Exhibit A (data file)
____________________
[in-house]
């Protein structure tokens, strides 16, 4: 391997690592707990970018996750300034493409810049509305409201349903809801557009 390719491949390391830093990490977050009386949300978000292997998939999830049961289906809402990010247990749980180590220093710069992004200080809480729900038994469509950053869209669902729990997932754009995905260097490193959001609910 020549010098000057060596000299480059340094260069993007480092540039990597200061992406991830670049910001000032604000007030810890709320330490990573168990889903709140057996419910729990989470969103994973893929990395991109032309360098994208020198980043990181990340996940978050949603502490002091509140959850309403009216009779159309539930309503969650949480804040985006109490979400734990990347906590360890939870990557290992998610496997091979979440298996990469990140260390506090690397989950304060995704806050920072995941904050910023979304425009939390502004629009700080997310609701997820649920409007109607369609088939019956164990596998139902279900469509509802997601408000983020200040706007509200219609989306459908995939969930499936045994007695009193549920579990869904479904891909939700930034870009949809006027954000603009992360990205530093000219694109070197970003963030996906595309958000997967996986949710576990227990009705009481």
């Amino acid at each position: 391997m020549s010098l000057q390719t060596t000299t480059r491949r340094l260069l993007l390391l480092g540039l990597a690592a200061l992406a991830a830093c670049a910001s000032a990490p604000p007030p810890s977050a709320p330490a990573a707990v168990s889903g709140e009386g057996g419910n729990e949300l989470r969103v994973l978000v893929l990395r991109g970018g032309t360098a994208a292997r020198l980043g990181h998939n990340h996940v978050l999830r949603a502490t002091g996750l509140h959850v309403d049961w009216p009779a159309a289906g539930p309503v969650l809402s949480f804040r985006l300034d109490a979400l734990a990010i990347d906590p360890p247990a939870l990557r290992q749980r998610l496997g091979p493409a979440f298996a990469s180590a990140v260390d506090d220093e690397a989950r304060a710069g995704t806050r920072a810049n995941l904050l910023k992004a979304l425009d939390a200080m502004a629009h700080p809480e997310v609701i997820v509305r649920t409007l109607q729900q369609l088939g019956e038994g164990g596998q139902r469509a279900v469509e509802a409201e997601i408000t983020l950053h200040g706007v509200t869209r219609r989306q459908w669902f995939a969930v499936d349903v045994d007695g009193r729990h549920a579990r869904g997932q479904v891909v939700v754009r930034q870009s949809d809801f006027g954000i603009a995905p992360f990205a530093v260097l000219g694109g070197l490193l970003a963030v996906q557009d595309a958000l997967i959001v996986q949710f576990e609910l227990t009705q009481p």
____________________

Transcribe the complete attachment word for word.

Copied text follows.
[in-house]
């Protein structure tokens, strides 16, 4: 391997690592707990970018996750300034493409810049509305409201349903809801557009 390719491949390391830093990490977050009386949300978000292997998939999830049961289906809402990010247990749980180590220093710069992004200080809480729900038994469509950053869209669902729990997932754009995905260097490193959001609910 020549010098000057060596000299480059340094260069993007480092540039990597200061992406991830670049910001000032604000007030810890709320330490990573168990889903709140057996419910729990989470969103994973893929990395991109032309360098994208020198980043990181990340996940978050949603502490002091509140959850309403009216009779159309539930309503969650949480804040985006109490979400734990990347906590360890939870990557290992998610496997091979979440298996990469990140260390506090690397989950304060995704806050920072995941904050910023979304425009939390502004629009700080997310609701997820649920409007109607369609088939019956164990596998139902279900469509509802997601408000983020200040706007509200219609989306459908995939969930499936045994007695009193549920579990869904479904891909939700930034870009949809006027954000603009992360990205530093000219694109070197970003963030996906595309958000997967996986949710576990227990009705009481």
């Amino acid at each position: 391997m020549s010098l000057q390719t060596t000299t480059r491949r340094l260069l993007l390391l480092g540039l990597a690592a200061l992406a991830a830093c670049a910001s000032a990490p604000p007030p810890s977050a709320p330490a990573a707990v168990s889903g709140e009386g057996g419910n729990e949300l989470r969103v994973l978000v893929l990395r991109g970018g032309t360098a994208a292997r020198l980043g990181h998939n990340h996940v978050l999830r949603a502490t002091g996750l509140h959850v309403d049961w009216p009779a159309a289906g539930p309503v969650l809402s949480f804040r985006l300034d109490a979400l734990a990010i990347d906590p360890p247990a939870l990557r290992q749980r998610l496997g091979p493409a979440f298996a990469s180590a990140v260390d506090d220093e690397a989950r304060a710069g995704t806050r920072a810049n995941l904050l910023k992004a979304l425009d939390a200080m502004a629009h700080p809480e997310v609701i997820v509305r649920t409007l109607q729900q369609l088939g019956e038994g164990g596998q139902r469509a279900v469509e509802a409201e997601i408000t983020l950053h200040g706007v509200t869209r219609r989306q459908w669902f995939a969930v499936d349903v045994d007695g009193r729990h549920a579990r869904g997932q479904v891909v939700v754009r930034q870009s949809d809801f006027g954000i603009a995905p992360f990205a530093v260097l000219g694109g070197l490193l970003a963030v996906q557009d595309a958000l997967i959001v996986q949710f576990e609910l227990t009705q009481p």